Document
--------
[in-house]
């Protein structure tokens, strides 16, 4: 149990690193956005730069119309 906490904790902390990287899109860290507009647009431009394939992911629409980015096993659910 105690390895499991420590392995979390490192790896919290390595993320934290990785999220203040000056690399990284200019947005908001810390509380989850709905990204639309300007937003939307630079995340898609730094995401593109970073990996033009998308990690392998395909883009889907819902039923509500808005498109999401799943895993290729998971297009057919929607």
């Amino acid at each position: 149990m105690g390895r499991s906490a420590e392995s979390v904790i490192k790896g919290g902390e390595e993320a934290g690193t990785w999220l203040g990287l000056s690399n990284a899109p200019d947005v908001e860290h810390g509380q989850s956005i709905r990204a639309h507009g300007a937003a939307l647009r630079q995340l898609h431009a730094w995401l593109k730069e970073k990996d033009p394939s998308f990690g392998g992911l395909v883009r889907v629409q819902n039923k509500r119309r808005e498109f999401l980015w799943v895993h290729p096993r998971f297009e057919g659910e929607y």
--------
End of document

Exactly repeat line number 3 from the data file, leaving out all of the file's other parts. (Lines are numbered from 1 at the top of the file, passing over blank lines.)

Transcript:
């Amino acid at each position: 149990m105690g390895r499991s906490a420590e392995s979390v904790i490192k790896g919290g902390e390595e993320a934290g690193t990785w999220l203040g990287l000056s690399n990284a899109p200019d947005v908001e860290h810390g509380q989850s956005i709905r990204a639309h507009g300007a937003a939307l647009r630079q995340l898609h431009a730094w995401l593109k730069e970073k990996d033009p394939s998308f990690g392998g992911l395909v883009r889907v629409q819902n039923k509500r119309r808005e498109f999401l980015w799943v895993h290729p096993r998971f297009e057919g659910e929607y």